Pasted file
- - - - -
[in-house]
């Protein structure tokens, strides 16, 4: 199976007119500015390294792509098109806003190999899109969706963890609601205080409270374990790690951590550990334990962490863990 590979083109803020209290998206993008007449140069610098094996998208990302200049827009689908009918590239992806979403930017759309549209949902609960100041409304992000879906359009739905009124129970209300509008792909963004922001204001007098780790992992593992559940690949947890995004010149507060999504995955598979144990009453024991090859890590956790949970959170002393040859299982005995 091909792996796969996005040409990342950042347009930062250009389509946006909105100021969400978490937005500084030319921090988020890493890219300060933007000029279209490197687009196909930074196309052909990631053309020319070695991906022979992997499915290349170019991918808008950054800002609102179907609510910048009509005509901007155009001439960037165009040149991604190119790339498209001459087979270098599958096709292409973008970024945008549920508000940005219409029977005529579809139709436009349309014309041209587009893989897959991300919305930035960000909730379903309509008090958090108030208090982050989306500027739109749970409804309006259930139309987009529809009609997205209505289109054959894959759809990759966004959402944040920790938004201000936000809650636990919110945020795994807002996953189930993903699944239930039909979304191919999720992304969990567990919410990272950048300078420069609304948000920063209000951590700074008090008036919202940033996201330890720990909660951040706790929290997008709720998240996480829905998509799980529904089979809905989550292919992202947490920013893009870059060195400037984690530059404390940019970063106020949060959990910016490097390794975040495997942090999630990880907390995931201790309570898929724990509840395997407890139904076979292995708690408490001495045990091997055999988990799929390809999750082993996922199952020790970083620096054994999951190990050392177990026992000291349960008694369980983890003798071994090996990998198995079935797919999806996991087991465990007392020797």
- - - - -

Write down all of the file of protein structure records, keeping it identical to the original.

[in-house]
């Protein structure tokens, strides 16, 4: 199976007119500015390294792509098109806003190999899109969706963890609601205080409270374990790690951590550990334990962490863990 590979083109803020209290998206993008007449140069610098094996998208990302200049827009689908009918590239992806979403930017759309549209949902609960100041409304992000879906359009739905009124129970209300509008792909963004922001204001007098780790992992593992559940690949947890995004010149507060999504995955598979144990009453024991090859890590956790949970959170002393040859299982005995 091909792996796969996005040409990342950042347009930062250009389509946006909105100021969400978490937005500084030319921090988020890493890219300060933007000029279209490197687009196909930074196309052909990631053309020319070695991906022979992997499915290349170019991918808008950054800002609102179907609510910048009509005509901007155009001439960037165009040149991604190119790339498209001459087979270098599958096709292409973008970024945008549920508000940005219409029977005529579809139709436009349309014309041209587009893989897959991300919305930035960000909730379903309509008090958090108030208090982050989306500027739109749970409804309006259930139309987009529809009609997205209505289109054959894959759809990759966004959402944040920790938004201000936000809650636990919110945020795994807002996953189930993903699944239930039909979304191919999720992304969990567990919410990272950048300078420069609304948000920063209000951590700074008090008036919202940033996201330890720990909660951040706790929290997008709720998240996480829905998509799980529904089979809905989550292919992202947490920013893009870059060195400037984690530059404390940019970063106020949060959990910016490097390794975040495997942090999630990880907390995931201790309570898929724990509840395997407890139904076979292995708690408490001495045990091997055999988990799929390809999750082993996922199952020790970083620096054994999951190990050392177990026992000291349960008694369980983890003798071994090996990998198995079935797919999806996991087991465990007392020797």